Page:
but not much.
Stuart Broad ended his cricketing career with a six and the winning wicket, it could only have been better if the victory sealed or emphasised a victorious Ashes series, instead of just making sure the Aussies didn’t win.
Denying Australia their first Ashes series victory in England since 2001 is all well and good but England should have won this series and won it handsomely. 5-0… 4-0… 4-1. Something like that. But for the rain in Lancashire they would have least won 3-2 but they gifted the Aussies those first two tests.
They did at least learn from those opening games, as Bazball evolved in the latter three tests. Bazball with brains, as yes they kept banging in the runs but weren’t doing quite the stupid things to get out as they had in the first two tests. The Aussies losing Nathan Lyon did help. How many English batsmen did he get out? Of those nine wickets the vast majority were gifted by England players, who were usually in and cruising at 5 to 6 an over.
So while England learned from those first two tests with the bat, they didn’t learn with the ball. Or more specifically who to give the ball to. While Stuart Broad announced his retirement, Anderson was banging on that he’d no interest in following suit. He was gonna stay on playing – obviously doesn’t want to spend more time with his family.
It’s a decision that shouldn’t be his to make. It’s a decision that should have been made already. It was interesting hearing the Aussie commentator Jim Maxwell having a go at England picking Anderson for four out of the five tests. Making points that the English commentators just can’t bring themselves to address.
OK, you give him the first and when he doesn’t perform give it a rethink. I mean, 1 wicket for 109 runs and that wicket being a the keeper – middle order – not one of the top players. You might think it’s a one off, so give him the second, but if he’s not doing it at Lord’s then what’s the point. 2/117… one in each inning, a tailender, a top order. That’s failure. Especially in the second innings when his economy rate was the highest.
And I mean that’s what they kept trying to use as a mitigating factor, his economy rate. But he’s there to take wickets. Next game he was rested and England won. Yes they were going to win at Old Trafford but for the rain and did so at the Oval with him being present but not involved. One wicket in each test. Tailender and middle order. Of the players who took a wicket only Boland had a worse average than Anderson’s 85.40. Boland’s strike rate was over 40 balls better.
It was ridiculous going into those final two tests with just 10 men. How Tongue wasn’t seen again after Lord’s is shocking. He got as many wickets in that game as Anderson did in four. And Tongue’s wickets were top order wickets. Warner twice, Khawaja once, Smith twice.
They bang on about the amount of wickets but longevity does not equal greatness. Of those that have taken 300 or more test wickets, if they’d bowled the same amount of balls as Anderson and you take their strike rate, then the Burnley Bumpkin isn’t even in the top 20 wicket takers. Steyn would have over 900 wickets, 927 to Anderson’s 690.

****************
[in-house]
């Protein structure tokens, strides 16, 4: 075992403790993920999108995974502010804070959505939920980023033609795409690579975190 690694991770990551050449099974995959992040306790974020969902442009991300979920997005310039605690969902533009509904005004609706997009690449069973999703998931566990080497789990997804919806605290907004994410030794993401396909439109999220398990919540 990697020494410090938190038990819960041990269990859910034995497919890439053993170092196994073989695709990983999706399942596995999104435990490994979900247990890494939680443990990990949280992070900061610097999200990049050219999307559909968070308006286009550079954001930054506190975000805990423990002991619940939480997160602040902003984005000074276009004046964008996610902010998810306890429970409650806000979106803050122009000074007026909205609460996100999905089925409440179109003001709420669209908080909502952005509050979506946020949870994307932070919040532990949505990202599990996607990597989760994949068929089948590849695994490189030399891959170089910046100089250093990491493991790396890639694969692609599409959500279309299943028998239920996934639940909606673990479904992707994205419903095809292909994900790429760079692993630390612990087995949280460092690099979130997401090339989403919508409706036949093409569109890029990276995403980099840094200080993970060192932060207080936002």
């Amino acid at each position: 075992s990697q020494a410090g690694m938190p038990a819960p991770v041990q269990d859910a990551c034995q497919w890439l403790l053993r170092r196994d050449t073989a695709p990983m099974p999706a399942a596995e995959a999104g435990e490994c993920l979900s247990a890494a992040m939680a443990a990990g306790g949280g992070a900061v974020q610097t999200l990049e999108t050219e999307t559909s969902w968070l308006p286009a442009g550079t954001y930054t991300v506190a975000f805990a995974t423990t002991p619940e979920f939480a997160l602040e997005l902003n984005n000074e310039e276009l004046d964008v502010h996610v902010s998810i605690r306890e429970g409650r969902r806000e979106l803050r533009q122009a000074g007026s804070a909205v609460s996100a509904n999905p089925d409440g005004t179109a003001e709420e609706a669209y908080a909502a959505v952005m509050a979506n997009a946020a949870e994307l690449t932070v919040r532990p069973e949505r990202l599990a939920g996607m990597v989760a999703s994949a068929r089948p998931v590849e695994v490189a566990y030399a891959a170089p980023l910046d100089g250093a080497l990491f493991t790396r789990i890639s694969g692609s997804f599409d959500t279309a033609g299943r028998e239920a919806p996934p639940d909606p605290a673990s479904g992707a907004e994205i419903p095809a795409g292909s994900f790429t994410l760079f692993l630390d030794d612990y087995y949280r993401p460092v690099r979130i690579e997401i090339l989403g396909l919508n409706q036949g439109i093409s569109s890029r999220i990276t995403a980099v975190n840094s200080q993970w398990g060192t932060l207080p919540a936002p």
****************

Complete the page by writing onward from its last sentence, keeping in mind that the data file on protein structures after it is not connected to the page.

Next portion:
His good friend Broad would have 703.
Finishing his batting with that six and then the match with those two wickets were fairytale stuff. He could have been a great all rounder but for that smash in the face, amazingly still he’s ranked fourth in the list of England players for six hitting in tests. Behind Stokes, Pietersen and Flintoff. Is 26th over all in test history. And of course had that highest test score of 169, seven runs more than his dad’s best.
The only way he could have topped the ending on a personal level would have been one of those spells. A Broad spell. The type where he ends up with 8 for 15.
Yes, I’ve had my problems with Broad previously. There was a period there where he was being picked, like Anderson, on name and past deeds. A period when he only seemed to turn up when his place was being questioned. It usually ended up with one of those spells but it would be the only one of a series. He turned up for this series. From the start and throughout. He did play all five, well four and half tests, finishing England’s top wicket taker, second over all after Starc, with 22.
Though it has to be said the series turned with the addition of Wood and Woakes. Not many teams have gone two down and not lost a series. That pair played those last two and half tests and took some wickets. 33 between them. Wood’s pace at Headingley caused the Aussies so much trouble, as did his movement. While Woakes showed he should be an automatic in England. 19 wickets at 18 in two and half tests. Outstanding and a worthy player of the series for England. It was great when the pair were swinging the bat as well.
So it was when Bairstow was swinging and looking a bit angry. Took some great catches as well, didn’t shut up those that are desperate for his dropping, missing the fact his catching percentage is much higher than their golden boy.
Should have won it. Only one team seemed to want to win it. England. from the first ball, which England normally lose, through Australia setting the field as far and wide as anyone can remember before England have even hit a run, to them batting just to stay there and not bother about scoring – never seen such a passive Aussie side.
Should have stuffed ’em. Should have sent Smith and Warner off crying…